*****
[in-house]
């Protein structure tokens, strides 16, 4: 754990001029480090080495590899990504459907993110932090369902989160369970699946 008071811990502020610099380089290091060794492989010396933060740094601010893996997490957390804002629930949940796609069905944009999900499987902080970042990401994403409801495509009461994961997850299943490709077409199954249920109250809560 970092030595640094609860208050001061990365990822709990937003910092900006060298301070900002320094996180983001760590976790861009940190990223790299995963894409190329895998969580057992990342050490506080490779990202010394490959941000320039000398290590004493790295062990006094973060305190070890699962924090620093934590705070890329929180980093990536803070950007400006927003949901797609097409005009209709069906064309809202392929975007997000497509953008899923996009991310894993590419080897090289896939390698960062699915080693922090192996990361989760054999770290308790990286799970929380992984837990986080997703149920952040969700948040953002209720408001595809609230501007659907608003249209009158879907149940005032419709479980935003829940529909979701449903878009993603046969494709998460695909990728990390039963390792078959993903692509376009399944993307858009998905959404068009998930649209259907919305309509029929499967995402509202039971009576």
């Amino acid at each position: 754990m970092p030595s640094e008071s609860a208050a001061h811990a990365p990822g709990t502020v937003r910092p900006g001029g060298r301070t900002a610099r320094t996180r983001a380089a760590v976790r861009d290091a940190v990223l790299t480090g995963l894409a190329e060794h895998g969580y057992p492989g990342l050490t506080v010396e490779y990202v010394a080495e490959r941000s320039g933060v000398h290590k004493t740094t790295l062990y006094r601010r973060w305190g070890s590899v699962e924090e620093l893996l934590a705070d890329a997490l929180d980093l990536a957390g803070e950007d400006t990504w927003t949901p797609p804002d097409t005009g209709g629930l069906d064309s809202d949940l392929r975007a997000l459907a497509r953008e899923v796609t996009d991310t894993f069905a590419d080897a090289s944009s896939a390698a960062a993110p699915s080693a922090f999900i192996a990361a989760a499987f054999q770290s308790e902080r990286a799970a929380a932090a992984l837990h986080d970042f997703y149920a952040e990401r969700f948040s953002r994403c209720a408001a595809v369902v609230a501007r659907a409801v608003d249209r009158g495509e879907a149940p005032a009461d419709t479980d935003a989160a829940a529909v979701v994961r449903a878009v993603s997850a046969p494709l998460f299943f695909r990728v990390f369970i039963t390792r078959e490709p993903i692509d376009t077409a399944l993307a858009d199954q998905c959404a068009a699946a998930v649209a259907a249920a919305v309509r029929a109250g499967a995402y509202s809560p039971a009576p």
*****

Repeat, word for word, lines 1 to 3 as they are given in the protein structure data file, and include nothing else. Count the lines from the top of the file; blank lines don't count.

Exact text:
[in-house]
């Protein structure tokens, strides 16, 4: 754990001029480090080495590899990504459907993110932090369902989160369970699946 008071811990502020610099380089290091060794492989010396933060740094601010893996997490957390804002629930949940796609069905944009999900499987902080970042990401994403409801495509009461994961997850299943490709077409199954249920109250809560 970092030595640094609860208050001061990365990822709990937003910092900006060298301070900002320094996180983001760590976790861009940190990223790299995963894409190329895998969580057992990342050490506080490779990202010394490959941000320039000398290590004493790295062990006094973060305190070890699962924090620093934590705070890329929180980093990536803070950007400006927003949901797609097409005009209709069906064309809202392929975007997000497509953008899923996009991310894993590419080897090289896939390698960062699915080693922090192996990361989760054999770290308790990286799970929380992984837990986080997703149920952040969700948040953002209720408001595809609230501007659907608003249209009158879907149940005032419709479980935003829940529909979701449903878009993603046969494709998460695909990728990390039963390792078959993903692509376009399944993307858009998905959404068009998930649209259907919305309509029929499967995402509202039971009576």
């Amino acid at each position: 754990m970092p030595s640094e008071s609860a208050a001061h811990a990365p990822g709990t502020v937003r910092p900006g001029g060298r301070t900002a610099r320094t996180r983001a380089a760590v976790r861009d290091a940190v990223l790299t480090g995963l894409a190329e060794h895998g969580y057992p492989g990342l050490t506080v010396e490779y990202v010394a080495e490959r941000s320039g933060v000398h290590k004493t740094t790295l062990y006094r601010r973060w305190g070890s590899v699962e924090e620093l893996l934590a705070d890329a997490l929180d980093l990536a957390g803070e950007d400006t990504w927003t949901p797609p804002d097409t005009g209709g629930l069906d064309s809202d949940l392929r975007a997000l459907a497509r953008e899923v796609t996009d991310t894993f069905a590419d080897a090289s944009s896939a390698a960062a993110p699915s080693a922090f999900i192996a990361a989760a499987f054999q770290s308790e902080r990286a799970a929380a932090a992984l837990h986080d970042f997703y149920a952040e990401r969700f948040s953002r994403c209720a408001a595809v369902v609230a501007r659907a409801v608003d249209r009158g495509e879907a149940p005032a009461d419709t479980d935003a989160a829940a529909v979701v994961r449903a878009v993603s997850a046969p494709l998460f299943f695909r990728v990390f369970i039963t390792r078959e490709p993903i692509d376009t077409a399944l993307a858009d199954q998905c959404a068009a699946a998930v649209a259907a249920a919305v309509r029929a109250g499967a995402y509202s809560p039971a009576p």